Tag: hospitality industry

    A Decade Of Diamonds

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    From a PR Newswire press release seen on Yahoo! Canada Finance:

    For the 10th consecutive year, Fallsview Casino’s luxury 374-room hotel in Niagara Falls, Ontario has been granted the coveted Four Diamond honour from CAA/AAA.

    CAA/AAA is among the world’s best known and highly respected rating system in the hospitality industry, recognizing establishments for their world-class service, facilities and amenities.

    “Celebrating our 10th Four Diamond award during Fallsview’s 10th anniversary is an incredible milestone for our organization” says Art Frank, President of Niagara Casinos. “We have always been committed to providing each and every guest with a personalized experience and attentive service in a comfortable and high-quality surrounding.”

    New jet boat firm to hold job fair Wednesday in Youngstown

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    From the Niagara Gazette:

    The new Niagara Jet Adventures ready to launch boat tours along the lower river this year is planning a job fair Wednesday at the Village Center, 240 Lockport St.

    The job fair is set for 10 a.m. to 1 p.m. at the center (Red Brick School) with the company looking to fill a variety of part-time and full-time jobs (e.g., retail, customer service, tour guides, marketing, boat staff and management positions.) Applicants with boating experience and service in the hospitality industry will be given preference.

    Attractions Showcase 2012

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    A friend forwarded this to me. Apparently there is going to be some sort of a trade show on June 5 at the Greg Frewin Theatre for people in the hospitality industry so they are familiar with the other attractions in the area.

    Hotels see rise in room occupancies

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    From Buffalo Business First:

    Hotel room occupancy rates continued to rise through the first quarter of the year, mirroring other local statistics and economic factors that show the hospitality industry is climbing out of its slump.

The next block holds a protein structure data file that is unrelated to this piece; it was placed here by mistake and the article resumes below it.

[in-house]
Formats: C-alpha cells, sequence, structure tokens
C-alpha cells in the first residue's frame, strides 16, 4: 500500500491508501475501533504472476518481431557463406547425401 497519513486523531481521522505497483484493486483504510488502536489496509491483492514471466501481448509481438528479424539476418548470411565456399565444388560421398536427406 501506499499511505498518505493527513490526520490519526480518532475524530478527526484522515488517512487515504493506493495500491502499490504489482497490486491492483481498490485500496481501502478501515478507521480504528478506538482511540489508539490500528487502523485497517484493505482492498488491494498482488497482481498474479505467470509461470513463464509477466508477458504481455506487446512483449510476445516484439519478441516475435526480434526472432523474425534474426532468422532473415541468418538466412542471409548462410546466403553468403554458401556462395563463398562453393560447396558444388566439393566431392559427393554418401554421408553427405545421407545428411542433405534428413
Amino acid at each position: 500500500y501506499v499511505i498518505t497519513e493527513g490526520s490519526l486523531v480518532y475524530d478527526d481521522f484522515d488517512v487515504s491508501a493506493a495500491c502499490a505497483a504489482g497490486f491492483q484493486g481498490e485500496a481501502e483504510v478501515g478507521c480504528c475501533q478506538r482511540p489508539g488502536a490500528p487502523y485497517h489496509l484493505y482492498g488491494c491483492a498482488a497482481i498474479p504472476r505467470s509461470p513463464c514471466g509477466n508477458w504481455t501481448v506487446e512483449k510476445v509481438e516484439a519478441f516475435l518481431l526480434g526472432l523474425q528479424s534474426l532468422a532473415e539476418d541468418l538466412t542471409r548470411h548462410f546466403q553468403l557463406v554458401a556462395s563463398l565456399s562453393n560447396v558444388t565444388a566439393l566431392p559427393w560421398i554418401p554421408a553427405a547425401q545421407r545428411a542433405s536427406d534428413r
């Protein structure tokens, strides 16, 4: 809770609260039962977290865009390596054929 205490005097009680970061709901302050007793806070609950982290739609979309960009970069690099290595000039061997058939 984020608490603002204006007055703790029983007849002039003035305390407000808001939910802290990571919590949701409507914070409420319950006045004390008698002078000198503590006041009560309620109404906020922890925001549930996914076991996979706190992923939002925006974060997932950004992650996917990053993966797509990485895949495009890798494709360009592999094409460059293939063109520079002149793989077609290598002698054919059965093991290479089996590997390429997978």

According to statistics compiled by Smith Travel Research of Nashville, the occupancy rate in… Niagara Falls, hotel occupancy increased 1.6 percent in March and 1.2 percent for the first quarter. Occupancy in the Cataract City was 41.7 percent this past March, up from 41 percent a year ago and for the January-to-March period, it was 36.9 percent, compared to 36.4 percent.

    Fardell quits Niagara Falls Tourism

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    From the Niagara Falls Review:

    Eight months after taking the helm of Niagara Falls Tourism, Joe Fardell is leaving the tourism industry’s marketing agency to take his own career in a new direction.

    Wayne Thomson, chairman of the organization that promotes the Niagara Falls hospitality industry, confirmed Fardell resigned Monday as managing director.

    “Mr. Fardell has decided to take this time to evaluate his current goals and future,” Thomson said, reading from a letter sent to members of Niagara Falls Tourism.

    Fardell submitted his resignation Monday, Thomson said, adding he didn’t know it was coming. Fardell was not available Tuesday to comment on his departure.

    Bad news for tourism

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    From the Niagara Falls Review:

    American pastures are looking a lot greener for Canadian shoppers after the loonie opened trading Wednesday at par with the U.S. dollar.

    While parity may be nothing more than a psychological milestone, the northward march of the Canadian dollar against the greenback could see more people and jobs heading south.

    And that’s bad news for the hospitality industry — the city’s economic backbone.


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    From WGRZ Channel 2 in Buffalo:

    For two decades it reigned as perhaps Western New York’s premier winter time event. The Niagara Falls, NY Festival of Lights drew millions of tourists in a traditionally drab time of year for the hospitality industry, and once captured the American Bus Association’s coveted designation as the number one event in North America.

    Beginning in 1981 travelers descended in droves upon the Falls for the festival’s annual 44 day run starting Thanksgiving weekend, to see the electric light parade, and the more than 1-million lights which twinkled in the Falls’ South End as well as indoor animated displays, concerts, and athletic events.

    But by the time the new century began, the luster had worn off. Competing events sliced into the festival’s once unique status and corporations, notably Carborundum and Occidental, left Niagara Falls taking their sponsorship dollars with them.

    Now, about a decade after the once vaunted event went dark, there are plans being laid for its return.

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